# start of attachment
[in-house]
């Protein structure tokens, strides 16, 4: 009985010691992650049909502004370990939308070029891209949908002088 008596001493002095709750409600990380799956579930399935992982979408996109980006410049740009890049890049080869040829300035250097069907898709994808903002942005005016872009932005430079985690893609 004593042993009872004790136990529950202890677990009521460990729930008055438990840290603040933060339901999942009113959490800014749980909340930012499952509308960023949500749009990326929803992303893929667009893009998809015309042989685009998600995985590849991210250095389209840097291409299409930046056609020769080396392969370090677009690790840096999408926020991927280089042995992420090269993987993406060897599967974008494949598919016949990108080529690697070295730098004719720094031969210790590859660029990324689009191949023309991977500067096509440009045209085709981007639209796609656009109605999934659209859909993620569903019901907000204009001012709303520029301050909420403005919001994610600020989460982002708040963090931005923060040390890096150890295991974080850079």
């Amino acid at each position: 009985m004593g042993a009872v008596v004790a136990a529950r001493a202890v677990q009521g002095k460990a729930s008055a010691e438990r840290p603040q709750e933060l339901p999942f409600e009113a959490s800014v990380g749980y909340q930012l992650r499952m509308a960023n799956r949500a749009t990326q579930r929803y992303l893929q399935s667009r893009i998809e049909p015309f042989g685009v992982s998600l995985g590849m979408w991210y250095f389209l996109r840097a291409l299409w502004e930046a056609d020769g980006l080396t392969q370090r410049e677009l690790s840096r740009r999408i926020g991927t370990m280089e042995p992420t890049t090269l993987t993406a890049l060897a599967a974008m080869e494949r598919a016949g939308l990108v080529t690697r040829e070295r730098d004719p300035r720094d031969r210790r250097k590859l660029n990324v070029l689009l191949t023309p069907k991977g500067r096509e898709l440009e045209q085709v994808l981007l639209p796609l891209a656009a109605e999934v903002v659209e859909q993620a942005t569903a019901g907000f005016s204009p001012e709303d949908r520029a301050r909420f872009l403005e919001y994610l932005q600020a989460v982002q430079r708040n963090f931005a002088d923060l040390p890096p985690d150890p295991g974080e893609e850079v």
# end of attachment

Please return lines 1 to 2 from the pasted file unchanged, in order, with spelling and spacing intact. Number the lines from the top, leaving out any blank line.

[in-house]
């Protein structure tokens, strides 16, 4: 009985010691992650049909502004370990939308070029891209949908002088 008596001493002095709750409600990380799956579930399935992982979408996109980006410049740009890049890049080869040829300035250097069907898709994808903002942005005016872009932005430079985690893609 004593042993009872004790136990529950202890677990009521460990729930008055438990840290603040933060339901999942009113959490800014749980909340930012499952509308960023949500749009990326929803992303893929667009893009998809015309042989685009998600995985590849991210250095389209840097291409299409930046056609020769080396392969370090677009690790840096999408926020991927280089042995992420090269993987993406060897599967974008494949598919016949990108080529690697070295730098004719720094031969210790590859660029990324689009191949023309991977500067096509440009045209085709981007639209796609656009109605999934659209859909993620569903019901907000204009001012709303520029301050909420403005919001994610600020989460982002708040963090931005923060040390890096150890295991974080850079």